Illegal aliens who soon will be able to obtain legal driver’s licenses in California may also be able to vote in federal elections under terms of a new law set to take effect in January, analysts say.
Under the requirements of the “Help America Vote Act,” passed in the wake of the 2000 presidential election recount debacle, states are now required to implement new standardized voting regulations, which include verifying voter identity, according to an analysis of the law by Public Citizen, a national non-partisan consumer-advocacy group.
One way the new law allows voters to be identified is via a driver’s license, according to a Federal Election Commission summary of the law. If illegal aliens legally possess one, analysts speculate, they could also be allowed to cast ballots in U.S. elections.
For the first time, the law – which was signed by President Bush Oct. 29 – creates national voting and election standards “for the administration of all federal, state and local elections,” the group said. Included in those standards are identification procedures.
One, dubbed a “ballot security measure,” says all who register to vote “must provide a valid driver’s license or … the last four digits of your Social Security number,” Public Citizen said in its analysis.
“In many ways, the new law marks a significant step forward in improving the conduct of elections in the United States,” Public Citizen said. “At the same time, however, the compromise sacrificed some additional steps that should have been taken to ensure that every vote counts and contains some of the ballot-security measures that are not useful to the democratic process.”
As WorldNetDaily reported, California recently passed legislation allowing illegal aliens to obtain driver’s licenses. Also, though they don’t specifically permit it, 15 other states’ licensing laws contain enough loopholes non-citizens can also obtain driver’s licenses there, according to the Federation for American Immigration Reform, a group advocating tighter immigration restrictions.
“This may be an unintended consequence of the law,” said Karen England of the Capitol Resources Institute, a conservative public-policy think tank in Sacramento.
One official with the FEC said “some safeguards” were in place to prevent illegals from voting in U.S. elections. But she admitted they may not be foolproof.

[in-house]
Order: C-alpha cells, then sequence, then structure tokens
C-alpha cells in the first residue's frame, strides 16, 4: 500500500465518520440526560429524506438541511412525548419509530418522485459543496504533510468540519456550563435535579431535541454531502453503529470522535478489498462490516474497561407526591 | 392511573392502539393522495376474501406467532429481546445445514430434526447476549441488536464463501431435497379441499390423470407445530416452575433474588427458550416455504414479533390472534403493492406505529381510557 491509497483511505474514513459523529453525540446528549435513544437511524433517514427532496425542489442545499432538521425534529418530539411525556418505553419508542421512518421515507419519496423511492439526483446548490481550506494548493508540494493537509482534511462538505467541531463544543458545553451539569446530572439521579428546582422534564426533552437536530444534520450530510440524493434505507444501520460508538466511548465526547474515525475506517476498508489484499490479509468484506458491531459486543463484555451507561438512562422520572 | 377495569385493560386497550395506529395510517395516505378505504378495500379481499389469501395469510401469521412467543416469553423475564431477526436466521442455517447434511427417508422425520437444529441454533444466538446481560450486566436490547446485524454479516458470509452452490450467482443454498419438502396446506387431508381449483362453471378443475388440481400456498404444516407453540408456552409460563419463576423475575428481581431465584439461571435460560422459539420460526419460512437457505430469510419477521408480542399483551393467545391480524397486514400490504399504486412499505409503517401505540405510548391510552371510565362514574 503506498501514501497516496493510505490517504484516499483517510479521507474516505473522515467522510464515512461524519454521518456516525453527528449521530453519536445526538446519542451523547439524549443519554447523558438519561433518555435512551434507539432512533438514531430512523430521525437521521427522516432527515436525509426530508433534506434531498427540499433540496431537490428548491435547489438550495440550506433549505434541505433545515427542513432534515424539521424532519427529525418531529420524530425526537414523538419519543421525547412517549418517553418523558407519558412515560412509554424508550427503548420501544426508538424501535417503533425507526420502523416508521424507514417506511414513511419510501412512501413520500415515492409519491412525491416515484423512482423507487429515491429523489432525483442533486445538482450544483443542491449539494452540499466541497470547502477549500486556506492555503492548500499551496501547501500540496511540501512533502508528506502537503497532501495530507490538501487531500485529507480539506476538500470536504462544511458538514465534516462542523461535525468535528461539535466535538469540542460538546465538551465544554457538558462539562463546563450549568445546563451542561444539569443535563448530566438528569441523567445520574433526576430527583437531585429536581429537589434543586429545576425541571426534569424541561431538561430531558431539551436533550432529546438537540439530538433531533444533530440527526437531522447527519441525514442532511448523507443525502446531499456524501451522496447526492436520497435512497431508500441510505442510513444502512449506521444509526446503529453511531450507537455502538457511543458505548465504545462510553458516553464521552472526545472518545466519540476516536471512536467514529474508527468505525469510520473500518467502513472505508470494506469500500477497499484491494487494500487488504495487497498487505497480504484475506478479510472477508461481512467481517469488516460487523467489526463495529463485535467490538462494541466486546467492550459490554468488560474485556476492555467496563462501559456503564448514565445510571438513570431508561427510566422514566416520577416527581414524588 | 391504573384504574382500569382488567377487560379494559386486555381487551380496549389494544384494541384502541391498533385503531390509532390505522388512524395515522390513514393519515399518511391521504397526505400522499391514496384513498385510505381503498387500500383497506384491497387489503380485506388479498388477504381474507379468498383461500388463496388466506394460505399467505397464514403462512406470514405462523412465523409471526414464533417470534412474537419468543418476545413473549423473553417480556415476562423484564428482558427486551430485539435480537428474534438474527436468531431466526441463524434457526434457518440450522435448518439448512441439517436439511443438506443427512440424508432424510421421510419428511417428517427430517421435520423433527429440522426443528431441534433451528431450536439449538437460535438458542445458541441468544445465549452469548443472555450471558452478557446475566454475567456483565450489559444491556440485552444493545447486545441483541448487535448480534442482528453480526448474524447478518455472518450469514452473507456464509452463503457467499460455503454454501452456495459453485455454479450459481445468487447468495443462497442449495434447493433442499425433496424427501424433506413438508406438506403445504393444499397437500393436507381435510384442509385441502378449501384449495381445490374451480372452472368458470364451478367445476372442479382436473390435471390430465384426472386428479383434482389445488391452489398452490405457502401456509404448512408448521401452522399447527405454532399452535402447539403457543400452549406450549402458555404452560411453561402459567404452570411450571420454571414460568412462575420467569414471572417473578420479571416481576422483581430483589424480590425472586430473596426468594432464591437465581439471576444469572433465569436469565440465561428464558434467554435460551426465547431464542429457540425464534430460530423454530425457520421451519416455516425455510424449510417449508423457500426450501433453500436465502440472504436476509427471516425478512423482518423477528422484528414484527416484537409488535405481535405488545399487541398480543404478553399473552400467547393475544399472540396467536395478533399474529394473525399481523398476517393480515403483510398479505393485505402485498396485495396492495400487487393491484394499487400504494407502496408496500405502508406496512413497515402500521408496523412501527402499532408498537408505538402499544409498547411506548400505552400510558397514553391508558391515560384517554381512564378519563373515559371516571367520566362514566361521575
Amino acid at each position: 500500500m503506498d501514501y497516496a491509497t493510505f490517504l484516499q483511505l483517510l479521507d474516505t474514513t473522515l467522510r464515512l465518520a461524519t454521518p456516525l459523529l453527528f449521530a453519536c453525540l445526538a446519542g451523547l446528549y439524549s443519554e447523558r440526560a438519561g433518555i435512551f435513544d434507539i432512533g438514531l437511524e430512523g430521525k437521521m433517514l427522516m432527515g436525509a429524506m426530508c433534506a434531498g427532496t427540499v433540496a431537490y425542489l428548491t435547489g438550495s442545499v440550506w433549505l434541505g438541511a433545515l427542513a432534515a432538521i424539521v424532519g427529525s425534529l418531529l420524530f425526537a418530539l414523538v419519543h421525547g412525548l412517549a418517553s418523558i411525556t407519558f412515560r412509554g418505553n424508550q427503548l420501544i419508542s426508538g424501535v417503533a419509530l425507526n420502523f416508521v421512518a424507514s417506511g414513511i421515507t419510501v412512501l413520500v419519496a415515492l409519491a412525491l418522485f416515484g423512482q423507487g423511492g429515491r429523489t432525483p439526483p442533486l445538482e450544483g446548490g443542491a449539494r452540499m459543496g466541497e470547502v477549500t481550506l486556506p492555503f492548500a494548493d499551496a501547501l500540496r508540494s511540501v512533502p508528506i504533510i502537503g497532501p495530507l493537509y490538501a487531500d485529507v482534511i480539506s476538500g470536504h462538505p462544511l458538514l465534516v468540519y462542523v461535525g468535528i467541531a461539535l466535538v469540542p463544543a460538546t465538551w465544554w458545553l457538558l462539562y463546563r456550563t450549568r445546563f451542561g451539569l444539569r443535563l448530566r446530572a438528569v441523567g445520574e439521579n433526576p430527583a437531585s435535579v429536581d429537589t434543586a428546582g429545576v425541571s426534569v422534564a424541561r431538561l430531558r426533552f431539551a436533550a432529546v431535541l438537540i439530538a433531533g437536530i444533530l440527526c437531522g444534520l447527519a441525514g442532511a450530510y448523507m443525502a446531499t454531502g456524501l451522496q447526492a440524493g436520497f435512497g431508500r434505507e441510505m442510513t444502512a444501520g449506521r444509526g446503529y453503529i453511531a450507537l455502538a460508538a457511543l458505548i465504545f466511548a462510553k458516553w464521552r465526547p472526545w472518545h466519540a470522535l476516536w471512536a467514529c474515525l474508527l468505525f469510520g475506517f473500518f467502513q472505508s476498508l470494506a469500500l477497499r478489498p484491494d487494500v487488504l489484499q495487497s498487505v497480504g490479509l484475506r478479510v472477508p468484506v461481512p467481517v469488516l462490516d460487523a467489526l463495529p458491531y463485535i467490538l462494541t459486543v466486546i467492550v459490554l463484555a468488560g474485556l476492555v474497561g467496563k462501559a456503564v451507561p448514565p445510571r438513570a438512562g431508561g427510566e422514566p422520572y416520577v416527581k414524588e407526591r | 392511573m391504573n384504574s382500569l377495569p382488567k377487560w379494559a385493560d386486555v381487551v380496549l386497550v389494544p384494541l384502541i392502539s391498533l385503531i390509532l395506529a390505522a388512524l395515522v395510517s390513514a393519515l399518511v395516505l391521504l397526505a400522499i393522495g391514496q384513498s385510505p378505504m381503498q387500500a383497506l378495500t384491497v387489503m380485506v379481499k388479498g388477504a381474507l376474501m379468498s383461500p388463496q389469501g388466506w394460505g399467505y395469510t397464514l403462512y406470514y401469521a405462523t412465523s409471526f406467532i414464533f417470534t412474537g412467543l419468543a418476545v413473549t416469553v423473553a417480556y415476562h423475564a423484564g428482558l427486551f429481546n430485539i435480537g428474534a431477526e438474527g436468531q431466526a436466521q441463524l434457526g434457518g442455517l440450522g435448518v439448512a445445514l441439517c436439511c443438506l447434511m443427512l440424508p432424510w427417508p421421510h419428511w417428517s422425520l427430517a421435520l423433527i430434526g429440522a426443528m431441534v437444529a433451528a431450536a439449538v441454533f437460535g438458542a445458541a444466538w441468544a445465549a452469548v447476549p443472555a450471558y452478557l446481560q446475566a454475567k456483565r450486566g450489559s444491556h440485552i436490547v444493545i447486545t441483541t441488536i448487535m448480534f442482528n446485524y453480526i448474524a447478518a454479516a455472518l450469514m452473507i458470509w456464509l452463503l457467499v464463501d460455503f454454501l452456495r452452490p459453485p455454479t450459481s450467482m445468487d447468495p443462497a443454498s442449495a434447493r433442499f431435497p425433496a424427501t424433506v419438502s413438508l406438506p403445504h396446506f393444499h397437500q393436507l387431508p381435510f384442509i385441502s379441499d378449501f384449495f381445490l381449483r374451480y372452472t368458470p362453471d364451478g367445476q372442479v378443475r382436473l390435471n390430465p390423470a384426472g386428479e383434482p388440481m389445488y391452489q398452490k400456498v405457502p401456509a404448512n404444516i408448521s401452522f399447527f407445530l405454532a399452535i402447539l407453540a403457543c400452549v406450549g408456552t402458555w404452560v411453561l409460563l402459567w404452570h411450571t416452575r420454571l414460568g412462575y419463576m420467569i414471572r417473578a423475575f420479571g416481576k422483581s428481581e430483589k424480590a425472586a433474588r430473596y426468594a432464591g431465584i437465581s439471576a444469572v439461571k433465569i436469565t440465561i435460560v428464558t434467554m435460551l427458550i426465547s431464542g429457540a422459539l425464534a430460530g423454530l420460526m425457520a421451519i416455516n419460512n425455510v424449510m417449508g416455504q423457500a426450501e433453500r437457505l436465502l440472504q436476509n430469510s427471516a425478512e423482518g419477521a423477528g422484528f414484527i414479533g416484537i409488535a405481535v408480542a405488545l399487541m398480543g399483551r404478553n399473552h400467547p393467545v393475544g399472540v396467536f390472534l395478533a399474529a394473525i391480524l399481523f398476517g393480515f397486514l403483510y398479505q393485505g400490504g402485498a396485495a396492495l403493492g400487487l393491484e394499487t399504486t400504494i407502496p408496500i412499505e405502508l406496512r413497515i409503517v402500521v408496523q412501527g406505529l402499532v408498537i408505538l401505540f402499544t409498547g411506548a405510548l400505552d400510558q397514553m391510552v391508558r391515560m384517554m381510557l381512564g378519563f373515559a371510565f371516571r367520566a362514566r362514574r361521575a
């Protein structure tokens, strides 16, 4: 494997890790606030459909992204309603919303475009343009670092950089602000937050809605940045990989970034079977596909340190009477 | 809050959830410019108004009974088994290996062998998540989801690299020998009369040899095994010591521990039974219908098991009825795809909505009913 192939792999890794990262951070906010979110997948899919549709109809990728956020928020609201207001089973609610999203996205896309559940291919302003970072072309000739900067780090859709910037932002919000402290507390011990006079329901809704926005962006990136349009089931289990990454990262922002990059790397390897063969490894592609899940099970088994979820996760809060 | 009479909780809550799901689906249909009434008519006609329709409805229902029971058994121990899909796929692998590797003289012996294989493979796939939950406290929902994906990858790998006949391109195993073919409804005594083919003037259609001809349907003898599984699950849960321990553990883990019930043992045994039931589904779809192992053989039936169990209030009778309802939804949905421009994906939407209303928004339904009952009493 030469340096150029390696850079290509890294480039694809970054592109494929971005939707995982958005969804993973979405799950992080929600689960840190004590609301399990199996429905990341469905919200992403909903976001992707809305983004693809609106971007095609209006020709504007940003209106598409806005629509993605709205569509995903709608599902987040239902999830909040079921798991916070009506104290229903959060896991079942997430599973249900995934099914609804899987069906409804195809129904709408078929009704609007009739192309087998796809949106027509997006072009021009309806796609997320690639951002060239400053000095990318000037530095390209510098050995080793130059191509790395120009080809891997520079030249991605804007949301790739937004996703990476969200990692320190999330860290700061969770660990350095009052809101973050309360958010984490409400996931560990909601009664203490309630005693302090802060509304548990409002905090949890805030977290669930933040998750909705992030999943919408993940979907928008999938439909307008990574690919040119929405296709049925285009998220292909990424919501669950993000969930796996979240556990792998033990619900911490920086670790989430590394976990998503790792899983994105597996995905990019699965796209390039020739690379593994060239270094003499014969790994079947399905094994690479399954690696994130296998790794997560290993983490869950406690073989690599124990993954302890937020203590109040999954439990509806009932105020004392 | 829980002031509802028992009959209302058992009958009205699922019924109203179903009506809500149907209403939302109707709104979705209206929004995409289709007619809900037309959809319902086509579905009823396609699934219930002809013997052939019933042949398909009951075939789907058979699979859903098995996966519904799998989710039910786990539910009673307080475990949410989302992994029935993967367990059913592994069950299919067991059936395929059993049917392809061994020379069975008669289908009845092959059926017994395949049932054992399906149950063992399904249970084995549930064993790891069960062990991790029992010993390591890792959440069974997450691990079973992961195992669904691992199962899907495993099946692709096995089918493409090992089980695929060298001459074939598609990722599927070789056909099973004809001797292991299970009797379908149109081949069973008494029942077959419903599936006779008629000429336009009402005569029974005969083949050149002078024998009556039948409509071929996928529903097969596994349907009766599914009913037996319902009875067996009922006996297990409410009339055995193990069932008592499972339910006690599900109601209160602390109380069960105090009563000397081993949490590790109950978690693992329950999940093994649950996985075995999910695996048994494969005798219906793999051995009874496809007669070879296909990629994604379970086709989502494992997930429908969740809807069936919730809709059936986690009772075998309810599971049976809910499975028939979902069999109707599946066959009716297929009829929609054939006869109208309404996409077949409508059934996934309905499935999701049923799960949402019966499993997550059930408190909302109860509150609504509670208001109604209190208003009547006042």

The Office of Elections Administration official, who asked not to be named, told WorldNetDaily her agency was examining the implications California law would have on elections, but that research wasn’t yet complete.
“There’s a way to alert people who are not citizens not to register to vote,” the official said. “So there are some safeguards. Whether it’s 100 percent accurate, I have no idea.”
Immigrant-rights groups support licensing illegal aliens.
“We agree there is a serious immigration problem in this country. We’ve got a situation where our immigration laws really don’t work,” says Michele Waslin, senior immigration policy analyst at the National Council of La Raza. But, she added, “we believe everybody who drives a car should have a driver’s license. It’s better for all of us if all drivers are properly licensed and insured. It makes us all safer.”
Opponents of the California law, which takes effect Jan. 1, are mounting a challenge to it. The Imperial Valley Press reports U.S. Rep. Duncan Hunter, R-Calif., is lending assistance to a statewide referendum to overturn the law.
Supporters of the proposition must get 366,000 signatures certified before the first of the year to delay implementation of the law until the November election.
The paper cited a field poll reported by the San Jose Mercury News stating 59 percent of Californians oppose licensing illegals, compared with 34 percent who support it.
Other states are considering allowing illegals to obtain driver’s licenses, following Democrat Gov. Gray Davis’ signing of California’s legislation Sept. 5.
Arizona Gov. Janet Napolitano, also a Democrat, said earlier this month she too would sign a similar bill if one reached her desk, a position that put her at odds with leading Republicans in the state.